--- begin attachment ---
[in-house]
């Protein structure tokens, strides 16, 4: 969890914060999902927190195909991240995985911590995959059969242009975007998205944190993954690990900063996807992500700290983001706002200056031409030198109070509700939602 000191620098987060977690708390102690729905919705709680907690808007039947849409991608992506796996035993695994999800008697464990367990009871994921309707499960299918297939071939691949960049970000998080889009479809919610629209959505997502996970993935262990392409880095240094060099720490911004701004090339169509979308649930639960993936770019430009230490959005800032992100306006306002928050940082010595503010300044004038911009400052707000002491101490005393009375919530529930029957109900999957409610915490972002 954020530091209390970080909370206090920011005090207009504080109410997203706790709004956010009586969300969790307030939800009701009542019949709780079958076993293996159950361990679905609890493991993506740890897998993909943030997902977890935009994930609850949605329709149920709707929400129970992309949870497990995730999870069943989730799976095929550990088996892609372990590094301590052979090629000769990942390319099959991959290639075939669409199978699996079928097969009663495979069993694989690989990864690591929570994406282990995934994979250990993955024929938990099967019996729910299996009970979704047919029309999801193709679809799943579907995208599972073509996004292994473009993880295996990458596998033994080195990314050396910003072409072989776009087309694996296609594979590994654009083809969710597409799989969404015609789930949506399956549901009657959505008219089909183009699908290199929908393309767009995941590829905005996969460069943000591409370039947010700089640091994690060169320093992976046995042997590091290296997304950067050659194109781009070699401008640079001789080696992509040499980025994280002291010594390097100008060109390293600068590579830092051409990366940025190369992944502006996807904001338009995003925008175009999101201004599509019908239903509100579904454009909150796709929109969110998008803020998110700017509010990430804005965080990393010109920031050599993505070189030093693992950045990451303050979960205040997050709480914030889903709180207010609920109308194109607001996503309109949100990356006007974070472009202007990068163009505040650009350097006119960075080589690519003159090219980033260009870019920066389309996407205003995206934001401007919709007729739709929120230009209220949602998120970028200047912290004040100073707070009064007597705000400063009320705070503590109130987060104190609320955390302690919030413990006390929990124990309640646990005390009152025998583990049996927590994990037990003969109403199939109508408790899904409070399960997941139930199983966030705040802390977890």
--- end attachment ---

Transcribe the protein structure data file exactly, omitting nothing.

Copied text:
[in-house]
């Protein structure tokens, strides 16, 4: 969890914060999902927190195909991240995985911590995959059969242009975007998205944190993954690990900063996807992500700290983001706002200056031409030198109070509700939602 000191620098987060977690708390102690729905919705709680907690808007039947849409991608992506796996035993695994999800008697464990367990009871994921309707499960299918297939071939691949960049970000998080889009479809919610629209959505997502996970993935262990392409880095240094060099720490911004701004090339169509979308649930639960993936770019430009230490959005800032992100306006306002928050940082010595503010300044004038911009400052707000002491101490005393009375919530529930029957109900999957409610915490972002 954020530091209390970080909370206090920011005090207009504080109410997203706790709004956010009586969300969790307030939800009701009542019949709780079958076993293996159950361990679905609890493991993506740890897998993909943030997902977890935009994930609850949605329709149920709707929400129970992309949870497990995730999870069943989730799976095929550990088996892609372990590094301590052979090629000769990942390319099959991959290639075939669409199978699996079928097969009663495979069993694989690989990864690591929570994406282990995934994979250990993955024929938990099967019996729910299996009970979704047919029309999801193709679809799943579907995208599972073509996004292994473009993880295996990458596998033994080195990314050396910003072409072989776009087309694996296609594979590994654009083809969710597409799989969404015609789930949506399956549901009657959505008219089909183009699908290199929908393309767009995941590829905005996969460069943000591409370039947010700089640091994690060169320093992976046995042997590091290296997304950067050659194109781009070699401008640079001789080696992509040499980025994280002291010594390097100008060109390293600068590579830092051409990366940025190369992944502006996807904001338009995003925008175009999101201004599509019908239903509100579904454009909150796709929109969110998008803020998110700017509010990430804005965080990393010109920031050599993505070189030093693992950045990451303050979960205040997050709480914030889903709180207010609920109308194109607001996503309109949100990356006007974070472009202007990068163009505040650009350097006119960075080589690519003159090219980033260009870019920066389309996407205003995206934001401007919709007729739709929120230009209220949602998120970028200047912290004040100073707070009064007597705000400063009320705070503590109130987060104190609320955390302690919030413990006390929990124990309640646990005390009152025998583990049996927590994990037990003969109403199939109508408790899904409070399960997941139930199983966030705040802390977890």